The Violent Condition of the Good Figs
Firstly, the shockingly violent condition of the Good Figs hinders Ezekiel’s liberality of preaching. In the same time period Jeremiah was going to and fro among the Evil Figs as a reprover, but Ezekiel couldn’t behave thus among the Good Figs.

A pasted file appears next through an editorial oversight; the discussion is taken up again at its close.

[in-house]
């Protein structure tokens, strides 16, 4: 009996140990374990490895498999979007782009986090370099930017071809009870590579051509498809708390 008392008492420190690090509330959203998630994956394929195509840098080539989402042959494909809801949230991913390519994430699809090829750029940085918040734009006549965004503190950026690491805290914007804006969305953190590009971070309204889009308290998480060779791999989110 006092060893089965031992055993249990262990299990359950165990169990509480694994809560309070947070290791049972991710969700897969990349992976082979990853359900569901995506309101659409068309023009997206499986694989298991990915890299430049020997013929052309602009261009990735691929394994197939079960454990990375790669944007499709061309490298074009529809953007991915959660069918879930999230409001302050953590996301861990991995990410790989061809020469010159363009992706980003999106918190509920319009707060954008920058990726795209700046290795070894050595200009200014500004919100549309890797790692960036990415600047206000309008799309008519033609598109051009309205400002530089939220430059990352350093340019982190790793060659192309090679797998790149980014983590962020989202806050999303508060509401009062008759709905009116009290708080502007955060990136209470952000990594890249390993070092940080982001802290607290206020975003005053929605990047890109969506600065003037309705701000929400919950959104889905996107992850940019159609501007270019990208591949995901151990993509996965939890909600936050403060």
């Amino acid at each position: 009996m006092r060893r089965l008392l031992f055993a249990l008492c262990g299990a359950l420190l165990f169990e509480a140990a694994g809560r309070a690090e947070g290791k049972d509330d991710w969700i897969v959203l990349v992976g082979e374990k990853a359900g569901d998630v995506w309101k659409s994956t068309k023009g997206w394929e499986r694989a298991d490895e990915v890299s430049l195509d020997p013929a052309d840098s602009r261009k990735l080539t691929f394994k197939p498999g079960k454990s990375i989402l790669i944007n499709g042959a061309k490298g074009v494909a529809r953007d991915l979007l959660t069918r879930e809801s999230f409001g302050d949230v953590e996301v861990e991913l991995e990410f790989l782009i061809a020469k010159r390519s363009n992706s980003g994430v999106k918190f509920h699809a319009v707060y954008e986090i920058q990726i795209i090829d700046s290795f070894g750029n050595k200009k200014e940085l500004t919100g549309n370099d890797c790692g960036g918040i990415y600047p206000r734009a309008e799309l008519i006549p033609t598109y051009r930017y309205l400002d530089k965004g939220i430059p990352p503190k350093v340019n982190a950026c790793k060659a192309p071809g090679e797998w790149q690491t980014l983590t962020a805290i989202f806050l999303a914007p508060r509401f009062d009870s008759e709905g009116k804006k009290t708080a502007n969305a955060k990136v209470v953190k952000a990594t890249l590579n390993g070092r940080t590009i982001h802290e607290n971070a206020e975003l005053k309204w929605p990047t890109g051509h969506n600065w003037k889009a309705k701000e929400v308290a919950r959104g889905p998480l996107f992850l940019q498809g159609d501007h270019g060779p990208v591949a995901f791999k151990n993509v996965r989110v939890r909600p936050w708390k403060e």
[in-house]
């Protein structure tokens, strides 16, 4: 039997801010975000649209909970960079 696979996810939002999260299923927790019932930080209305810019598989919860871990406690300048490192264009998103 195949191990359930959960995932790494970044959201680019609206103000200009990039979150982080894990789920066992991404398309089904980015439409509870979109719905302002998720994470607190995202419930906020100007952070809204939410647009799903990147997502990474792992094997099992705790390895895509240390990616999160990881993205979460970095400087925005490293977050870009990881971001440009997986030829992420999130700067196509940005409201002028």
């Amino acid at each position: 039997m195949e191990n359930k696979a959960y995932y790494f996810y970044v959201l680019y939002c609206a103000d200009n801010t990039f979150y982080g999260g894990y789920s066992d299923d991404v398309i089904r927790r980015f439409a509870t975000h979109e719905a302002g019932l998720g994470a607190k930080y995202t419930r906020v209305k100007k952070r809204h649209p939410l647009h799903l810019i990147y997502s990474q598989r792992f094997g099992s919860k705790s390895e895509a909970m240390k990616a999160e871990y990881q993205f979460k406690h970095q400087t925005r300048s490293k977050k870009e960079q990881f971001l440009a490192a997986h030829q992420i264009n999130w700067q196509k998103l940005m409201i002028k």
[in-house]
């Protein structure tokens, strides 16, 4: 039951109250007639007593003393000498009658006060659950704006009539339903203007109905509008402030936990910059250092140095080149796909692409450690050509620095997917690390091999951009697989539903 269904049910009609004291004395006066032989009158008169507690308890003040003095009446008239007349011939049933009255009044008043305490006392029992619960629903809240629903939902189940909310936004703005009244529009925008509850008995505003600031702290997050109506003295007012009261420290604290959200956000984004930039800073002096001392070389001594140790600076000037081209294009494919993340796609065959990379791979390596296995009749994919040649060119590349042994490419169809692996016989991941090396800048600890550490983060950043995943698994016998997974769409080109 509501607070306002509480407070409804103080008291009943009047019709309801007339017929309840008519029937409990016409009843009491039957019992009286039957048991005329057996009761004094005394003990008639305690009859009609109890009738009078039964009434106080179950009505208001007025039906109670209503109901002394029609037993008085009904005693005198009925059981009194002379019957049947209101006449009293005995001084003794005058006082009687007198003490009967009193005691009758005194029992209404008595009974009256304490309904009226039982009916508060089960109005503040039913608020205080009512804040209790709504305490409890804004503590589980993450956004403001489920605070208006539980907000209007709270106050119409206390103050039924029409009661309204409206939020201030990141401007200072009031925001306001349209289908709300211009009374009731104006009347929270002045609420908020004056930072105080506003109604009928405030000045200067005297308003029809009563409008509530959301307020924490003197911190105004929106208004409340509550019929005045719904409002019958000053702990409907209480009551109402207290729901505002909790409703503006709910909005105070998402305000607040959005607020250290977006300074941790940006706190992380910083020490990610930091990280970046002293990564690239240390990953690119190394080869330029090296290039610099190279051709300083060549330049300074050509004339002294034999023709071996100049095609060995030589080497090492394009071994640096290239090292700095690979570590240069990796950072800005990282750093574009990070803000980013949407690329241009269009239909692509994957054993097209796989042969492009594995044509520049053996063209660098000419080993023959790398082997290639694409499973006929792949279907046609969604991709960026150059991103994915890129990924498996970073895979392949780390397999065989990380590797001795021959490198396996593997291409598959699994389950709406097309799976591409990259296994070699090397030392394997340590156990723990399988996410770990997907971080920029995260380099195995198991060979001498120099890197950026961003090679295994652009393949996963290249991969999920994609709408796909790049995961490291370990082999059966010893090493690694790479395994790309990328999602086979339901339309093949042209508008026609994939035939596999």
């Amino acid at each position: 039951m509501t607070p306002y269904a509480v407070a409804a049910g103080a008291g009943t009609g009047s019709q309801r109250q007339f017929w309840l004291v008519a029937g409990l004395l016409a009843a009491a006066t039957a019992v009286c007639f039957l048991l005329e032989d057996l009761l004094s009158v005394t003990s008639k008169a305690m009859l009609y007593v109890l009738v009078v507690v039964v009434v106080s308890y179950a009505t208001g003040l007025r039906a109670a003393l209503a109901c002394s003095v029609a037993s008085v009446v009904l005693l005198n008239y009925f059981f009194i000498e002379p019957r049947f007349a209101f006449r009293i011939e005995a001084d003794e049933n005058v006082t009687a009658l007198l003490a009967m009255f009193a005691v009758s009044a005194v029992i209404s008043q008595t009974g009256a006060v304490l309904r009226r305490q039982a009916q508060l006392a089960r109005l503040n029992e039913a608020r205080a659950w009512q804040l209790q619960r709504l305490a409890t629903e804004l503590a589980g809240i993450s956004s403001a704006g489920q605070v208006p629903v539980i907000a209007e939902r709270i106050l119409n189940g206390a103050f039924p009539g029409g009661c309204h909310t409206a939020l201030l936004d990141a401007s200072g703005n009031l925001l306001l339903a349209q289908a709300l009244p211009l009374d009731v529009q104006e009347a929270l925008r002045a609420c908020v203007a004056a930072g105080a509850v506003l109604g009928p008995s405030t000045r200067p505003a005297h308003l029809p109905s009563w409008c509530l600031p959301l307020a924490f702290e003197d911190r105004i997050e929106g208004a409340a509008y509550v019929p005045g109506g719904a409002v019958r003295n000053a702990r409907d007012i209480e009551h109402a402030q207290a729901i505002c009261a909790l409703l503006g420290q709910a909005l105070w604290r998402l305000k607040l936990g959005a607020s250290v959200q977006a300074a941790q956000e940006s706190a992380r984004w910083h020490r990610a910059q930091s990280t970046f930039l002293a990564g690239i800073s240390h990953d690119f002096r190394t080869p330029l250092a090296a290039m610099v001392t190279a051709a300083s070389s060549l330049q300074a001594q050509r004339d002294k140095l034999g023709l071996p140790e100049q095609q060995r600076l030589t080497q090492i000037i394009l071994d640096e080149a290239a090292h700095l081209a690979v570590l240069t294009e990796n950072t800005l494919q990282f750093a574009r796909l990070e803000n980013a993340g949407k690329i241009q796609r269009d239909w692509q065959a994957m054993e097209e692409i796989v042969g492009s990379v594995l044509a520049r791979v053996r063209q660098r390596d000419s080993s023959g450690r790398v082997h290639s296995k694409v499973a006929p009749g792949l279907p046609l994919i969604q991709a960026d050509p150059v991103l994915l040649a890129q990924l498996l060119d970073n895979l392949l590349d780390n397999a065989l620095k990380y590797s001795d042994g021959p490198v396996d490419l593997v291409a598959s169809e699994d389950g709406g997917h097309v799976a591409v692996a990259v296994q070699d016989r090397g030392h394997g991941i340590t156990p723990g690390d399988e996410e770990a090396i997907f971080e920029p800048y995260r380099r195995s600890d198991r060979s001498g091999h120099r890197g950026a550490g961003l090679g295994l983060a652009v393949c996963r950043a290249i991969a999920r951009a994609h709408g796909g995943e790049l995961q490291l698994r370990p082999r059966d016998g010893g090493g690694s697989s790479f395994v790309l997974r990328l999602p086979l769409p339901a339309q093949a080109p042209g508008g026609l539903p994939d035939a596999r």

Lo, and behold, the Israelites (the Good Figs) were so dangerously rebellious that Ezekiel was forbidden to speak with the liberality that other Prophets enjoyed; namely, to be “a reprover” among the people. This status, “a reprover”, implied the ability to speak, repeat, expound, and rebuke the people as much as the occasion would demand. Not so with Ezekiel! The LORD said to him, “I will make thy tongue cleave to the roof of thy mouth, that thou shalt be dumb” (Ezek. 3:26). This did not render him unable to speak at all. Rather, it was an inability to speak the word of God whenever he wanted or even needed to, lest he became an untimely martyr before the violence of this rebellious House. Implicit of avoiding the throes of strong contention, Ezekiel prophesied, “He that heareth, let him hear; and he that forbeareth, let him forbear: for they are a rebellious House” (Ezek. 3:27). [Notably, “the House of Israel” is frequently used in the Book of Ezekiel to reference the entire population of the Jews (from the Kingdoms of Israel and Judah), probably because Jews from both locations were Captive together in Babylon even though most Jews from the Kingdom of Israel were dispersed elsewhere, but as for the demonstration of Ezekiel in Chapter 4 this is not the case. In other cases, “the house of Israel” and “Israel” are used in reference to the remnant of Jews which were in the Kingdom of Judah and Jerusalem.]